Sir Edward Elgar's Symphony No. 1 in A♭ major, Op. 55 is one of his two completed symphonies. The first performance was given by the Hallé Orchestra conducted by Hans Richter in Manchester, England, on 3 December 1908. It was widely known that Elgar had been planning a symphony for more than ten years, and the announcement that he had finally completed it aroused enormous interest. The critical reception was enthusiastic, and the public response unprecedented. The symphony achieved what The Musical Times described as "immediate and phenomenal success", with a hundred performances in Britain, continental Europe and America within just over a year of its première.
The symphony is regularly programmed by British orchestras, and features occasionally in concert programmes in North America and continental Europe. It is well represented on record, with recordings ranging from the composer's 1931 version with the London Symphony Orchestra to modern digital recordings, of which more than 20 have been issued since the mid-1980s.
Nearly ten years before composing his first symphony, Elgar had been intrigued by the idea of writing a symphony to commemorate General Charles George Gordon rather as Beethoven's Eroica was originally intended to celebrate Napoleon Bonaparte. In 1899 he wrote to his friend August Jaeger (the "Nimrod" of the Enigma Variations), "Now as to Gordon: the thing possesses me, but I can't write it down yet." After he completed his oratorio The Kingdom in 1906 Elgar had a brief fallow period. As he passed his 50th birthday he turned to his boyhood compositions which he reshaped into The Wand of Youth suites during the summer of 1907. He began work on a symphony and when he went to Rome for the winter he continued work on it, finishing the first movement. After his return to England he worked on the rest of the symphony during the summer of 1908.
Elgar had abandoned the idea of a "Gordon" symphony, in favour of a wholly non-programmatic work. He had come to consider abstract music as the pinnacle of orchestral composition. In 1905 he gave a lecture on Johannes Brahms's Symphony No. 3, in which he said that when music was simply a description of something else it was carrying a large art somewhat further than he cared for. He thought music, as a simple art, was at its best when it was simple, without description, as in the case of the Brahms symphony. The first page of the manuscript carries the title, "Symphony for Full Orchestra, Op. 55." To the music critic Ernest Newman he wrote that the new symphony was nothing to do with Gordon, and to the composer Walford Davies he wrote, "There is no programme beyond a wide experience of human life with a great charity (love) and a massive hope in the future."
The symphony was dedicated "To Hans Richter, Mus. Doc. True Artist and true Friend." It was premiered on 3 December 1908 in the Free Trade Hall in Manchester, with Richter conducting the Hallé Orchestra. The London première followed four days later, at the Queen's Hall, with the London Symphony Orchestra conducted by Richter. At the first rehearsal for the London concert, Richter addressed the orchestra, "Gentlemen, let us now rehearse the greatest symphony of modern times, written by the greatest modern composer – and not only in this country." William Henry Reed, who played in the LSO at that concert, recalled, "Arriving at the Adagio, [Richter] spoke almost with the sound of tears in his voice and said: 'Ah! this is a real Adagio – such an Adagio as Beethove' would 'ave writ'."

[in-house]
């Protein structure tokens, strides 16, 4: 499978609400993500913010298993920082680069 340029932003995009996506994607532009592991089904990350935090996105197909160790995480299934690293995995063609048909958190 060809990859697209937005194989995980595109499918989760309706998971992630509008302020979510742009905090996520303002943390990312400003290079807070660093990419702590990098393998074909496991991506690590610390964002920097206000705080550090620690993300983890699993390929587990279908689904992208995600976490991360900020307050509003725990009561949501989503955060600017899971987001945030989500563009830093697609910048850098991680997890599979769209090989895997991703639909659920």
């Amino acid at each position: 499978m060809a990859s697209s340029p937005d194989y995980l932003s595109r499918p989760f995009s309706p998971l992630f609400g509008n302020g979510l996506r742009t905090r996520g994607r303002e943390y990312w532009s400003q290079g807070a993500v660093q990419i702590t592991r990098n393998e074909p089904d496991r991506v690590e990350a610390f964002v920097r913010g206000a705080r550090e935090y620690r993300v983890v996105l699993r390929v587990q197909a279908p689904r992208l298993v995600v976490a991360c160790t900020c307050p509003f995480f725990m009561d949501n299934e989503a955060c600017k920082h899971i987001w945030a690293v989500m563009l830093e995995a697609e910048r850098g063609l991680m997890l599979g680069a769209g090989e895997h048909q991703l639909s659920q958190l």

The Musical Times wrote in 1909, "To state that Elgar's Symphony has achieved immediate and phenomenal success is the bare truth." Within weeks of the première the symphony was performed in New York under Walter Damrosch, Vienna under Ferdinand Löwe, St. Petersburg under Alexander Siloti, and Leipzig under Artur Nikisch. There were performances in Chicago, Boston, Toronto and 15 British towns and cities. By February 1909 the New York Philharmonic Orchestra had given two more performances at Carnegie Hall and had taken the work to "some of the largest inland cities ... It is doubtful whether any symphonic work has aroused so great an interest since Tchaikowsky's Pathétique." In the same period the work was played six times in London, under the baton of Richter, the composer, and Henry Wood. Within just over a year there were a hundred performances worldwide.
The Musical Times printed a digest of press comments on the symphony. The Daily Telegraph was quoted as saying, "[T]hematic beauty is abundant. It is exquisite in the adagio, and in the first and second allegros, the latter a kind of scherzo; when the rhythmic impulse, the power and the passion are at their extreme height, when the music becomes almost frenzied in its superb energy, the sense of sheer beauty is still strong." The Morning Post, wrote, "This is a work for the future, and will stand as a legacy for coming generations; in it are the loftiness and nobility that indicate a masterpiece, though its full appreciation will only be from the most serious-minded; to-day we recognise it as a possession of which to be proud." The Evening Standard said, Here we have the true Elgar – strong, tender, simple, with a simplicity bred of inevitable expression. ... The composer has written a work of rare beauty, sensibility, and humanity, a work understandable of all."
The Musical Times refrained from quoting The Observer, which was the only dissenting voice among the main newspapers. It complained that the work was derivative of Felix Mendelssohn, Johannes Brahms and Richard Wagner, and thought the theme of the slow movement "cheap ready-made material". It allowed, however, that "Elgar's orchestration is so magnificently modern that the dress disguises the skeleton." This adverse view was in contrast with the praise in The Times: "[A] great work of art, which is lofty in conception and sincere in expression, and which must stand as a landmark in the development of the younger school of English music." In The Manchester Guardian, Samuel Langford described the work as "sublime ... the work is the noblest ever penned for instruments by an English composer."